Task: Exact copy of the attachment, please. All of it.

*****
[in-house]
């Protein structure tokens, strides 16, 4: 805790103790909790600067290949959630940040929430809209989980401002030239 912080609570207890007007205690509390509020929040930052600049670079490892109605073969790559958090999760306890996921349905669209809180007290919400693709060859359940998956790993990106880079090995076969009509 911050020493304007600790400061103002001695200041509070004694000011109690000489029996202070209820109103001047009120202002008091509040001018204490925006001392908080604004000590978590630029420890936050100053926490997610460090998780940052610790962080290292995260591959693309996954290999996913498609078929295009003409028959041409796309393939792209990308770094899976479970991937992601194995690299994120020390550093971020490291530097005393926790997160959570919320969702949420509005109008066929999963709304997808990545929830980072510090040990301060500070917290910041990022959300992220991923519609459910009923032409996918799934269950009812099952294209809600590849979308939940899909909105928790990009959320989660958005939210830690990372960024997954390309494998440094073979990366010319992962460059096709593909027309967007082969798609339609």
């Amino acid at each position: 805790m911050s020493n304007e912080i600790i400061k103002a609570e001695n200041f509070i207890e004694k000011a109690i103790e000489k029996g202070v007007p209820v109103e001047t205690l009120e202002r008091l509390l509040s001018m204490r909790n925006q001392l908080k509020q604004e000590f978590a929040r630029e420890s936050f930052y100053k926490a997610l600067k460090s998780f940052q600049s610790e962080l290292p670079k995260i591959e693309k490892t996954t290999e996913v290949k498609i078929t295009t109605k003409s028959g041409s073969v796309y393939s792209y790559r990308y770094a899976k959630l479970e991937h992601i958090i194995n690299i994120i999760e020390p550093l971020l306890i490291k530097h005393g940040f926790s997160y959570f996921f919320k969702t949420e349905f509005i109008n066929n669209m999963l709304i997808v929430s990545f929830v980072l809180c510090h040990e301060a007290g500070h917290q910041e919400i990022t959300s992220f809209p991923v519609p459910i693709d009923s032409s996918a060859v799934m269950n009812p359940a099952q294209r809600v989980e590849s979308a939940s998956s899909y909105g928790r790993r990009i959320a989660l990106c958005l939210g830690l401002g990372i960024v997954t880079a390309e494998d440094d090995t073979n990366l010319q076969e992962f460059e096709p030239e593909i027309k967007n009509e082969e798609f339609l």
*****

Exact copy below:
[in-house]
């Protein structure tokens, strides 16, 4: 805790103790909790600067290949959630940040929430809209989980401002030239 912080609570207890007007205690509390509020929040930052600049670079490892109605073969790559958090999760306890996921349905669209809180007290919400693709060859359940998956790993990106880079090995076969009509 911050020493304007600790400061103002001695200041509070004694000011109690000489029996202070209820109103001047009120202002008091509040001018204490925006001392908080604004000590978590630029420890936050100053926490997610460090998780940052610790962080290292995260591959693309996954290999996913498609078929295009003409028959041409796309393939792209990308770094899976479970991937992601194995690299994120020390550093971020490291530097005393926790997160959570919320969702949420509005109008066929999963709304997808990545929830980072510090040990301060500070917290910041990022959300992220991923519609459910009923032409996918799934269950009812099952294209809600590849979308939940899909909105928790990009959320989660958005939210830690990372960024997954390309494998440094073979990366010319992962460059096709593909027309967007082969798609339609």
């Amino acid at each position: 805790m911050s020493n304007e912080i600790i400061k103002a609570e001695n200041f509070i207890e004694k000011a109690i103790e000489k029996g202070v007007p209820v109103e001047t205690l009120e202002r008091l509390l509040s001018m204490r909790n925006q001392l908080k509020q604004e000590f978590a929040r630029e420890s936050f930052y100053k926490a997610l600067k460090s998780f940052q600049s610790e962080l290292p670079k995260i591959e693309k490892t996954t290999e996913v290949k498609i078929t295009t109605k003409s028959g041409s073969v796309y393939s792209y790559r990308y770094a899976k959630l479970e991937h992601i958090i194995n690299i994120i999760e020390p550093l971020l306890i490291k530097h005393g940040f926790s997160y959570f996921f919320k969702t949420e349905f509005i109008n066929n669209m999963l709304i997808v929430s990545f929830v980072l809180c510090h040990e301060a007290g500070h917290q910041e919400i990022t959300s992220f809209p991923v519609p459910i693709d009923s032409s996918a060859v799934m269950n009812p359940a099952q294209r809600v989980e590849s979308a939940s998956s899909y909105g928790r790993r990009i959320a989660l990106c958005l939210g830690l401002g990372i960024v997954t880079a390309e494998d440094d090995t073979n990366l010319q076969e992962f460059e096709p030239e593909i027309k967007n009509e082969e798609f339609l």